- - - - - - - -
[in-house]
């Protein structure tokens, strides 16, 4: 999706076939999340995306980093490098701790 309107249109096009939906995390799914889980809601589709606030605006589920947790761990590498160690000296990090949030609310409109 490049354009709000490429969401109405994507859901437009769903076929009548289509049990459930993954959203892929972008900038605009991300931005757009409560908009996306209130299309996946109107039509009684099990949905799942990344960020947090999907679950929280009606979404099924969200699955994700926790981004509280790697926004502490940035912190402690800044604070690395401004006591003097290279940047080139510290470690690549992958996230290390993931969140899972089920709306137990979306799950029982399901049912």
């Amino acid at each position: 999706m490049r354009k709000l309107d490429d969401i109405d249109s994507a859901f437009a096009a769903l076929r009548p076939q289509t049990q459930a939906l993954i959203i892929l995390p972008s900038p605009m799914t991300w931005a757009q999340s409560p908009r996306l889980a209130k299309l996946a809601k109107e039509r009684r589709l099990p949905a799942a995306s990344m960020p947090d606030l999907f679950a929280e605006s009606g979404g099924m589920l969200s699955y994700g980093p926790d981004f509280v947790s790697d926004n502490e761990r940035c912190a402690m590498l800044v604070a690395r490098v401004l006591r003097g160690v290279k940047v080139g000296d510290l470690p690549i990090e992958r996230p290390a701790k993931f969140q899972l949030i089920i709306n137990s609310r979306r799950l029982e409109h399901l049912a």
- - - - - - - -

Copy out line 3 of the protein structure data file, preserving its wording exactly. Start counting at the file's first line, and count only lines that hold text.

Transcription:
């Amino acid at each position: 999706m490049r354009k709000l309107d490429d969401i109405d249109s994507a859901f437009a096009a769903l076929r009548p076939q289509t049990q459930a939906l993954i959203i892929l995390p972008s900038p605009m799914t991300w931005a757009q999340s409560p908009r996306l889980a209130k299309l996946a809601k109107e039509r009684r589709l099990p949905a799942a995306s990344m960020p947090d606030l999907f679950a929280e605006s009606g979404g099924m589920l969200s699955y994700g980093p926790d981004f509280v947790s790697d926004n502490e761990r940035c912190a402690m590498l800044v604070a690395r490098v401004l006591r003097g160690v290279k940047v080139g000296d510290l470690p690549i990090e992958r996230p290390a701790k993931f969140q899972l949030i089920i709306n137990s609310r979306r799950l029982e409109h399901l049912a």